I then selected Ubuntu 8.10_Live and picked the ISO image from the thumb drive:
As UNetbootin progressed, it wanted to know whether it had permission to overwrite files on the USB thumb drive (device E:). I said “yes to all” since, well, I was okay with it overwriting stuff:
Finally, after about five minutes elapsed, it was time to reboot:
I clicked “Reboot Now” and then let the system reboot since the first boot device in the BIOS is the “Removable Dev.”.
Nope. Still didn’t work. Back to the BIOS.
I rebooted yet again, holding down F2, and this time went to another spot in the BIOS, “Boot” –> “Hard Disk Drives”. Here’s where I could see the problem: it listed HDD then the USB drive as 1st and 2nd. I changed the order of these two, pressed F10 to Save and Exit, and got the UNetbootin screen instead of the standard Windows screen.
A few seconds later I was watching the Ubuntu boot screen as the OS started up on the little Asus Eee PC netbook device. Finally.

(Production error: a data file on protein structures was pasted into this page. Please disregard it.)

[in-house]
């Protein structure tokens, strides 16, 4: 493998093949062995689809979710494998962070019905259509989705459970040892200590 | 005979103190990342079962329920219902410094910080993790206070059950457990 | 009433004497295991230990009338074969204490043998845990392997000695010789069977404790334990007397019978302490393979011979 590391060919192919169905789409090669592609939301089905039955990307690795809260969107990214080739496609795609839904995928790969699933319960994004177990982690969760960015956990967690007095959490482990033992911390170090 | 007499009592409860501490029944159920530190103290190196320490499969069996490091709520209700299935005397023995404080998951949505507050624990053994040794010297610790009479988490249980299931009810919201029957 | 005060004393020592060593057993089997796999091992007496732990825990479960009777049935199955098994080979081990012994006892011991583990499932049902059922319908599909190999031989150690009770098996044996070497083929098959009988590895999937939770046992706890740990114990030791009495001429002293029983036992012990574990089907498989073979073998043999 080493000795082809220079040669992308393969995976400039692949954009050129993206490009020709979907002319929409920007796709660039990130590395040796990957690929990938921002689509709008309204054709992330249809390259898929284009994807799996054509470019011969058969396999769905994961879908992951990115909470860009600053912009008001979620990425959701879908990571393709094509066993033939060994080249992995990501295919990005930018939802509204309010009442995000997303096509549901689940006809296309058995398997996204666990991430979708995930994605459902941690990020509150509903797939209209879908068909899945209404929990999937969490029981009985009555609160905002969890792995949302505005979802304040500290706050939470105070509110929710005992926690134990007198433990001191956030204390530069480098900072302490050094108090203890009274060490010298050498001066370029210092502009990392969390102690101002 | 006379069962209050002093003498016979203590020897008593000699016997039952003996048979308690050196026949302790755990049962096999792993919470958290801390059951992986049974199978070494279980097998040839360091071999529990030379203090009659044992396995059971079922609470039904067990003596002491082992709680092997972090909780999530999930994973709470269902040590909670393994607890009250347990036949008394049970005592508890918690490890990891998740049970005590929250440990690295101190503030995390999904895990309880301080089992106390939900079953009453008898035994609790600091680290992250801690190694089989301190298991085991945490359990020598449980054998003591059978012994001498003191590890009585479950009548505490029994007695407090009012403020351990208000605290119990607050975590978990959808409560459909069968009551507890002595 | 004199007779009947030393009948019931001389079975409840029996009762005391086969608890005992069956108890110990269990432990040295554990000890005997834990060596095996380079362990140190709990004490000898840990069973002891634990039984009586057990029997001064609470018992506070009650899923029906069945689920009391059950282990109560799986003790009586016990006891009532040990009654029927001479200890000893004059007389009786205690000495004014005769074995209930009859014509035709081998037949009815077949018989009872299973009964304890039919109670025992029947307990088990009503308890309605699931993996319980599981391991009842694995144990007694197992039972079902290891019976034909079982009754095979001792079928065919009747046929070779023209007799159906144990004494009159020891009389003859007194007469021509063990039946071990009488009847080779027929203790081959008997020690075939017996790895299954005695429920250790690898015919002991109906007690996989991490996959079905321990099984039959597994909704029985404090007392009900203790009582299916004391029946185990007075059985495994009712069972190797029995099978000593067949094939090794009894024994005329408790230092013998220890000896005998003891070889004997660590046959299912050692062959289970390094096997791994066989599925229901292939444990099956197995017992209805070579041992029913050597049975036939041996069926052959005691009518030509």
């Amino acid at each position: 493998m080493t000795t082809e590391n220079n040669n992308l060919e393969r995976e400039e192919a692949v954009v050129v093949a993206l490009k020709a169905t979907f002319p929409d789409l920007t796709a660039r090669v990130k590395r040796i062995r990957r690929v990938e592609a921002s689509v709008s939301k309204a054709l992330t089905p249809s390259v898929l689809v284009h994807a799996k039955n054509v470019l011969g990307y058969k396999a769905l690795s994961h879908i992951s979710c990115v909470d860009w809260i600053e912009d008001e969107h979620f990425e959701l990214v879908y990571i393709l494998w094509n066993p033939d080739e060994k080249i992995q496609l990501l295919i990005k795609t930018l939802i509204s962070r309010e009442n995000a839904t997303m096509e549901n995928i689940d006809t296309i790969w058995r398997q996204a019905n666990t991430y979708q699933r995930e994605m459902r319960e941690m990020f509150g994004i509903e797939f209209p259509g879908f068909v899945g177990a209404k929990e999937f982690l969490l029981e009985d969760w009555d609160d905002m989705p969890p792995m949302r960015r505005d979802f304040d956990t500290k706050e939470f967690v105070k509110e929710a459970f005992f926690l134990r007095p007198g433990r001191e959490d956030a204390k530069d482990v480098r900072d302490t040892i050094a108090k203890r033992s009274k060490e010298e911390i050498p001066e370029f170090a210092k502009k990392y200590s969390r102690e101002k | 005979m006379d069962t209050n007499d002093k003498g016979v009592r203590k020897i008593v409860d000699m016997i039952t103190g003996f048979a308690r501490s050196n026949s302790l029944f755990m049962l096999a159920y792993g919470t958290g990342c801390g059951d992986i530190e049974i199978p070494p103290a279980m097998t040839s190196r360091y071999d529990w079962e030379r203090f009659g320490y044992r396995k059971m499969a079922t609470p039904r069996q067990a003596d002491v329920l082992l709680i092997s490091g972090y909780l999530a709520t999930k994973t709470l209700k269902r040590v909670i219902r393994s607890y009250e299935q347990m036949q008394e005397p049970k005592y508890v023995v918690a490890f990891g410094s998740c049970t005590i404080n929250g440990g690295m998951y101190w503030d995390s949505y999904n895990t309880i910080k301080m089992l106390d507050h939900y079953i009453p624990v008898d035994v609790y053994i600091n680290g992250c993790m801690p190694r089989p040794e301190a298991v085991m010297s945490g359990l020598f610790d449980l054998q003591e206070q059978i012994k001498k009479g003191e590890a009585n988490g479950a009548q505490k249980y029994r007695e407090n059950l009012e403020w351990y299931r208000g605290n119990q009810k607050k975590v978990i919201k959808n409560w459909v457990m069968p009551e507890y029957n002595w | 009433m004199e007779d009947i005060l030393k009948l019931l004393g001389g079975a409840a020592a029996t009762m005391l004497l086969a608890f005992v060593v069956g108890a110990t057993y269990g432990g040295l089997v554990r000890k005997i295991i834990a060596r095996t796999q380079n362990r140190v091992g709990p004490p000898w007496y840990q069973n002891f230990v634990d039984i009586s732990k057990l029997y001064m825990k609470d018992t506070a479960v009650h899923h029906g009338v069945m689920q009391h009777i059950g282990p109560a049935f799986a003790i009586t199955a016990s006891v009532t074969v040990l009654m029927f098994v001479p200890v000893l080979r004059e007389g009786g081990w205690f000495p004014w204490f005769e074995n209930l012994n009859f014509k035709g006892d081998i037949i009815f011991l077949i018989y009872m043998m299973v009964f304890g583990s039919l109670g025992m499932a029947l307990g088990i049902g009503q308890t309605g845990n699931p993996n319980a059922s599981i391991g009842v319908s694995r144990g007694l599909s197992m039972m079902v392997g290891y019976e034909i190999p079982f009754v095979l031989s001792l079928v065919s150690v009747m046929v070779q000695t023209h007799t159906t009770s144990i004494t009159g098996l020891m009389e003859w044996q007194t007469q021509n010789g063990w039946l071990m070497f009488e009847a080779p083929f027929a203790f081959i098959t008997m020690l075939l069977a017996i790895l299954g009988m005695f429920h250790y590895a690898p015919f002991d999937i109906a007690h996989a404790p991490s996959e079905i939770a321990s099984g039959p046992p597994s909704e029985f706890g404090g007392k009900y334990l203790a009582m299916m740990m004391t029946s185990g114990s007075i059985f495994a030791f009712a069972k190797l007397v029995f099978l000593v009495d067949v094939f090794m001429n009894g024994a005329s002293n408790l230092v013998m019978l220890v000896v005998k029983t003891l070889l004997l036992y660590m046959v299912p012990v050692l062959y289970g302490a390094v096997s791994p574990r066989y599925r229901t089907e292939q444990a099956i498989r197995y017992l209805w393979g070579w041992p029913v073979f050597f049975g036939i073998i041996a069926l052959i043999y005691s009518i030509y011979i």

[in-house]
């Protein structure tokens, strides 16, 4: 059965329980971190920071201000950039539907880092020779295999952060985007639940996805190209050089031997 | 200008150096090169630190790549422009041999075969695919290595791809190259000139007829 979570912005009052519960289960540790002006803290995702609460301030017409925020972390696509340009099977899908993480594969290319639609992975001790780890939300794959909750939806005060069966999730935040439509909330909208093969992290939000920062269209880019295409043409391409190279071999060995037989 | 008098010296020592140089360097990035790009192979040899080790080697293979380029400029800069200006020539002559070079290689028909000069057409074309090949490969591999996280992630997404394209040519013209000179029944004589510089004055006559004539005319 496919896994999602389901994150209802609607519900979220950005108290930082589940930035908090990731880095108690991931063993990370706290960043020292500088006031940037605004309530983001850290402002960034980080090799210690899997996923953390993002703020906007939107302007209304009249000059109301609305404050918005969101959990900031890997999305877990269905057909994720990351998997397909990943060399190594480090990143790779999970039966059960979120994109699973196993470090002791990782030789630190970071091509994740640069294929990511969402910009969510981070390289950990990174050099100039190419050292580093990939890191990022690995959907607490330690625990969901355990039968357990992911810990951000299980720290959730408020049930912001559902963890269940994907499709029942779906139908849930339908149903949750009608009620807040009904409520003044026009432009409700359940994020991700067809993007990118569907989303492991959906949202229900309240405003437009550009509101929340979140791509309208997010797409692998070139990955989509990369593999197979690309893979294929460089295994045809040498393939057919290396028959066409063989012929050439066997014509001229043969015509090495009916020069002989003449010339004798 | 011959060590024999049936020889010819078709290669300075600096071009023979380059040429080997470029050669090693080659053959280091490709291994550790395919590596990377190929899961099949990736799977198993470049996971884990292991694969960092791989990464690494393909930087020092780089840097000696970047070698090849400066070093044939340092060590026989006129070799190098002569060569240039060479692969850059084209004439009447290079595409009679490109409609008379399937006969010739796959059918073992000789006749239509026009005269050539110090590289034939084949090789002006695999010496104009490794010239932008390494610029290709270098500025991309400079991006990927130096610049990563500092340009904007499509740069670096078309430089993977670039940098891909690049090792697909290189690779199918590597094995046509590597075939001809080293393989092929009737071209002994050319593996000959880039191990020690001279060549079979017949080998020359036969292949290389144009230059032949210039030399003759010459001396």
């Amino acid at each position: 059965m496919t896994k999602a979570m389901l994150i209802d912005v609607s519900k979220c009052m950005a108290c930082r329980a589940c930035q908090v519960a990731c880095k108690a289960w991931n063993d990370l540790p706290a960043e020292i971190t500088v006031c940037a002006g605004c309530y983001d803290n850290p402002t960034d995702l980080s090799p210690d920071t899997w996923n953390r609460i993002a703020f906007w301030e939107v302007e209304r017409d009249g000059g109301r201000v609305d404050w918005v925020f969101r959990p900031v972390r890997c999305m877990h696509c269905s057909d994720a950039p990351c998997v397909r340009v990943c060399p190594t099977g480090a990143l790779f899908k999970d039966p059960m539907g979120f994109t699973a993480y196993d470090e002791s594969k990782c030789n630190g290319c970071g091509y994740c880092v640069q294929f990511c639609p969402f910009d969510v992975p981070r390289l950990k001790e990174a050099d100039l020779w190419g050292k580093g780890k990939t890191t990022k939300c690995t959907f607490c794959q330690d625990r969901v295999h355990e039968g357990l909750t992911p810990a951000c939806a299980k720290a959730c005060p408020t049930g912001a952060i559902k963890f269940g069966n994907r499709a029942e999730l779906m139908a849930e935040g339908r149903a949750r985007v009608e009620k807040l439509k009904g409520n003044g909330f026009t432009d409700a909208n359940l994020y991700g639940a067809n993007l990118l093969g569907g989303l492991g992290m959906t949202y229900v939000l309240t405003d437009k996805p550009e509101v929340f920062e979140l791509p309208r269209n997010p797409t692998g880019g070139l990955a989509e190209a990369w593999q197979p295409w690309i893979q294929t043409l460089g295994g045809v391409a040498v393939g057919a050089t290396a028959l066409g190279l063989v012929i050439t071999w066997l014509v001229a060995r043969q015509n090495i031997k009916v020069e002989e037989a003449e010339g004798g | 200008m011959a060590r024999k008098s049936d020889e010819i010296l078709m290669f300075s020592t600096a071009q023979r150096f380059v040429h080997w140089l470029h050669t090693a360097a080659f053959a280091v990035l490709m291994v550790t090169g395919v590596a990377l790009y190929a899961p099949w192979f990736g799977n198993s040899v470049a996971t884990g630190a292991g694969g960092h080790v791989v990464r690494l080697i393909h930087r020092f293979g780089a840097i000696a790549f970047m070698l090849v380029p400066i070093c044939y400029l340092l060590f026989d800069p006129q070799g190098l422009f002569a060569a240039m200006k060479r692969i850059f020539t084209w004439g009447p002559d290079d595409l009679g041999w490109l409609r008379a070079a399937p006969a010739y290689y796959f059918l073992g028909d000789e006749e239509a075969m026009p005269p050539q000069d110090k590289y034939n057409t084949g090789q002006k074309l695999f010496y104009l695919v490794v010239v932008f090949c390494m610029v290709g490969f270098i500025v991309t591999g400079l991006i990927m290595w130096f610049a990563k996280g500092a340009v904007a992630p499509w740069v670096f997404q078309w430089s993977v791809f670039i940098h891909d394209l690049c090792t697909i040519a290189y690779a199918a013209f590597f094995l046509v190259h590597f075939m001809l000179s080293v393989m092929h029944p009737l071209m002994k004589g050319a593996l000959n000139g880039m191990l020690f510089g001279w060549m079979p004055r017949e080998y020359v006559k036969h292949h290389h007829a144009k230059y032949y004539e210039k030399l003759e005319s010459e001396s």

Jeez, all this work and I hadn’t even installed anything yet.
A few more minutes elapsed as Ubuntu fully loaded and I was finally looking at the Ubuntu desktop on my little netbook:
I started up the installer program by double clicking on the “Install” disk (which, I admit, is a bit hard to see on the previous screen shot), and was welcomed to the process and asked to pick what language I wanted to use:
I chose the default language, English, and clicked on the “Forward” button on the lower right to continue. Next up, time zone:
I selected my time zone by picking a prominent city within (in this case, Denver), then clicked “Forward” to get to the keyboard layout window: